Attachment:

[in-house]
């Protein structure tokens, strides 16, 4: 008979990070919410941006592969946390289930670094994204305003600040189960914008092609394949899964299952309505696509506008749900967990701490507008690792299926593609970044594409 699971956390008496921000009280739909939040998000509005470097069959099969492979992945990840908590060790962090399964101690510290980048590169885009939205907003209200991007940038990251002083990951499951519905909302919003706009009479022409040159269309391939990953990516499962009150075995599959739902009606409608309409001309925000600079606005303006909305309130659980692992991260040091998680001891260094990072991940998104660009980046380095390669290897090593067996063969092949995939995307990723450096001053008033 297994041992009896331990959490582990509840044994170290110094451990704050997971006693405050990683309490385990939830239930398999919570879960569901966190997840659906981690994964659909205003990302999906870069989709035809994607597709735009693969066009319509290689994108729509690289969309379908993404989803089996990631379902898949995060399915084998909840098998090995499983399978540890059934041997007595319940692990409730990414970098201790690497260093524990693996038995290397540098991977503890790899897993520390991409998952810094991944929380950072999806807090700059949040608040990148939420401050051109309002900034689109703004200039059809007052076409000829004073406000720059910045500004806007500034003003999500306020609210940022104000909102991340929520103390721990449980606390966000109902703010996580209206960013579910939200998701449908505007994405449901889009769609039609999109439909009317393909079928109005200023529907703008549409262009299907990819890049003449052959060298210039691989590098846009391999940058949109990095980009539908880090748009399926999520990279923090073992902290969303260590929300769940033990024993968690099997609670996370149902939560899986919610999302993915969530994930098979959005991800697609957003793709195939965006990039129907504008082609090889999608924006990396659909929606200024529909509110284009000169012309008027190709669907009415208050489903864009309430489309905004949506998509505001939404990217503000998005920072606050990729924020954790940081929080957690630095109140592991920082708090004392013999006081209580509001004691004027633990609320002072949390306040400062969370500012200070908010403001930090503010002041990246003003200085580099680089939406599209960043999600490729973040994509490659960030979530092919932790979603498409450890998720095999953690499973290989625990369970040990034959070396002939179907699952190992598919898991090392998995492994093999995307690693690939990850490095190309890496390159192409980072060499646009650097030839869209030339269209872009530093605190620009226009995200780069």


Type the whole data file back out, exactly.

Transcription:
[in-house]
């Protein structure tokens, strides 16, 4: 008979990070919410941006592969946390289930670094994204305003600040189960914008092609394949899964299952309505696509506008749900967990701490507008690792299926593609970044594409 699971956390008496921000009280739909939040998000509005470097069959099969492979992945990840908590060790962090399964101690510290980048590169885009939205907003209200991007940038990251002083990951499951519905909302919003706009009479022409040159269309391939990953990516499962009150075995599959739902009606409608309409001309925000600079606005303006909305309130659980692992991260040091998680001891260094990072991940998104660009980046380095390669290897090593067996063969092949995939995307990723450096001053008033 297994041992009896331990959490582990509840044994170290110094451990704050997971006693405050990683309490385990939830239930398999919570879960569901966190997840659906981690994964659909205003990302999906870069989709035809994607597709735009693969066009319509290689994108729509690289969309379908993404989803089996990631379902898949995060399915084998909840098998090995499983399978540890059934041997007595319940692990409730990414970098201790690497260093524990693996038995290397540098991977503890790899897993520390991409998952810094991944929380950072999806807090700059949040608040990148939420401050051109309002900034689109703004200039059809007052076409000829004073406000720059910045500004806007500034003003999500306020609210940022104000909102991340929520103390721990449980606390966000109902703010996580209206960013579910939200998701449908505007994405449901889009769609039609999109439909009317393909079928109005200023529907703008549409262009299907990819890049003449052959060298210039691989590098846009391999940058949109990095980009539908880090748009399926999520990279923090073992902290969303260590929300769940033990024993968690099997609670996370149902939560899986919610999302993915969530994930098979959005991800697609957003793709195939965006990039129907504008082609090889999608924006990396659909929606200024529909509110284009000169012309008027190709669907009415208050489903864009309430489309905004949506998509505001939404990217503000998005920072606050990729924020954790940081929080957690630095109140592991920082708090004392013999006081209580509001004691004027633990609320002072949390306040400062969370500012200070908010403001930090503010002041990246003003200085580099680089939406599209960043999600490729973040994509490659960030979530092919932790979603498409450890998720095999953690499973290989625990369970040990034959070396002939179907699952190992598919898991090392998995492994093999995307690693690939990850490095190309890496390159192409980072060499646009650097030839869209030339269209872009530093605190620009226009995200780069």